Guide to Welding Carbon Steel



The gases that can be used when welding carbon steel is a mixture of certain gases or you can also use carbon dioxide by itself.  There are some gases that are mixed in order to do MIG welding and these gases include carbon dioxide (CO2), argon (Ar),  and oxygen (O) which is the least common among them.

Carbon Dioxide or CO2 gas by itself works well and produces the deepest penetrating weld.  The disadvantage of using CO2 gas for welding is that the weld will have a rough appearance, and will produce a lot of smoke compared to the other shielding gases. Read more about Hialeah electrodes here.

The mixture or argon and carbon dioxide gases are the most commonly used in welding carbon steel.  The contents of this mixture is 90% or more argon, 5% or more carbon dioxide, and 5% or less oxygen.  When oxygen is added in small amount while welding, it produces a hotter, smoother arc which makes oxygen necessary for welding even though it adversely affects the quality of the weld.  If you will use this welding gas mixture, then you need to consider three things namely cost, metal thickness, and weld quality.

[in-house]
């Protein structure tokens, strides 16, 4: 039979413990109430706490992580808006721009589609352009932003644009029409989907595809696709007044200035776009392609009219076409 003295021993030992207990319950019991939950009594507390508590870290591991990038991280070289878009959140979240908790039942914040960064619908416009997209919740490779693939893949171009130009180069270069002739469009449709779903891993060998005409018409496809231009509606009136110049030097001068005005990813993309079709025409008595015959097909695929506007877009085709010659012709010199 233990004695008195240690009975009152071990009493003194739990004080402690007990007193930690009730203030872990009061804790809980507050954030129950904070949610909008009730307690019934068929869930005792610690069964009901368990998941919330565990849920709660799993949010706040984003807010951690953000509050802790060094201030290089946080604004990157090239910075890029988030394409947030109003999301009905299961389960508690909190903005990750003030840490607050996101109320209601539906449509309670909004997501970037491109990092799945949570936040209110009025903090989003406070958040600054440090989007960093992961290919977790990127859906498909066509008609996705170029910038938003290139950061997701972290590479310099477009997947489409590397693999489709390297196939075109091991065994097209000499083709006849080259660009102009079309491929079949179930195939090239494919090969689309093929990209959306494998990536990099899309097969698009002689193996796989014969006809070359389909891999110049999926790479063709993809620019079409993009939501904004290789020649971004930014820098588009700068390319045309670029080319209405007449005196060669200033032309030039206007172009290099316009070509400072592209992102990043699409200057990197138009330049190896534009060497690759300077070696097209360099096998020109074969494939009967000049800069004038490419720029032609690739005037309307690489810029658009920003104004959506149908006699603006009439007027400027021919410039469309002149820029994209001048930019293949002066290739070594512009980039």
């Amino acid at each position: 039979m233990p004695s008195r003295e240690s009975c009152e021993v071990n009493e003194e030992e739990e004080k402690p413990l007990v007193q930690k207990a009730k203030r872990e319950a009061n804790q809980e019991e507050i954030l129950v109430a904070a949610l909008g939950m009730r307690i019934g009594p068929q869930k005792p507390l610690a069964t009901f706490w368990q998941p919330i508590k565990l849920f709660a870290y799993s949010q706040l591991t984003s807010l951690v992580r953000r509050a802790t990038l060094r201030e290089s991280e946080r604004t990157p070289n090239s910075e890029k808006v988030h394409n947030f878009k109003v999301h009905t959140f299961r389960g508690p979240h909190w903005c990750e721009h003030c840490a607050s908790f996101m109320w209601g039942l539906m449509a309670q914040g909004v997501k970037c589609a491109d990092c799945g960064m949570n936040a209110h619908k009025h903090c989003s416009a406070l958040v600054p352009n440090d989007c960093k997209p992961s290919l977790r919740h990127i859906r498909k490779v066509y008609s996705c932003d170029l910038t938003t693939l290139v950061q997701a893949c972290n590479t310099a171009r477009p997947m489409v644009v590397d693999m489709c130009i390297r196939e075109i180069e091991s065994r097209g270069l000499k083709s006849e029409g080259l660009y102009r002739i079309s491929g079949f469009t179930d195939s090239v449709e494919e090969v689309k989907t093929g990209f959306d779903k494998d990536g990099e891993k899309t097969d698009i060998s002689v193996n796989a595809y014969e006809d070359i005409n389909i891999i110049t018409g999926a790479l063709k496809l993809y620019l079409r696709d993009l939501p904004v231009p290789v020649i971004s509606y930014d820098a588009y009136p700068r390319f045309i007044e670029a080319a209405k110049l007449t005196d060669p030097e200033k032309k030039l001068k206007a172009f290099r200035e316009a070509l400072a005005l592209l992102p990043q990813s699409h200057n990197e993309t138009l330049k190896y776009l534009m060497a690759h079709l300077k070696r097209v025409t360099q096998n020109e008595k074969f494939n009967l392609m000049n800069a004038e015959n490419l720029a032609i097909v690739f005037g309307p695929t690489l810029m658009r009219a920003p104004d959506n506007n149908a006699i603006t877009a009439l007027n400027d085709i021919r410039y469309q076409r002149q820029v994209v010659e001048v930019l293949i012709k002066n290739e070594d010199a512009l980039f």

If you are just doing MIG welding as a hobby, then cost is not really a big deal.  You only go for pure CO2 gas or a high percentage of CO2 gas mixture if cost is a big factor to you.

The role that metal thickness plays in selecting shielding gas is quite a big role.  If you are welding thin metal, then you can use pure CO2 or a high percentage of CO2/argon mixture.  In welding thin metals, you use a short circuit metal transfer and this is why it is best to use pure CO2 or a high percentage CO2/argon mixture.  Use 75 % or more argon, and the rest CO2 and 5% or less oxygen for thicker metals and globular or spray transfer types.

Changing the type of gas at http://discountwelds.com/gasses used will greatly affect weld quality. For deep penetration, use CO2.  If you want a smooth weld, the you need to add argon to the mixture, or use a mixture with high percentage of argon gas mixed for a smoother weld.  Globular and spray transfers would be easier to set and it works well.

Ultimately, the best all-around welding gas for carbon steel is C25 or 25% carbon dioxide and 75% argon.  This mixture works well from thin to thick steel and the machine can be set to produce any transfer type.  It has a smooth weld, and the arc can be stiff to soft depending on the voltage settings and wire feed speed.  You can weld in all positions with this mixture.

These are the guidelines when choose gases for your MIG welding.

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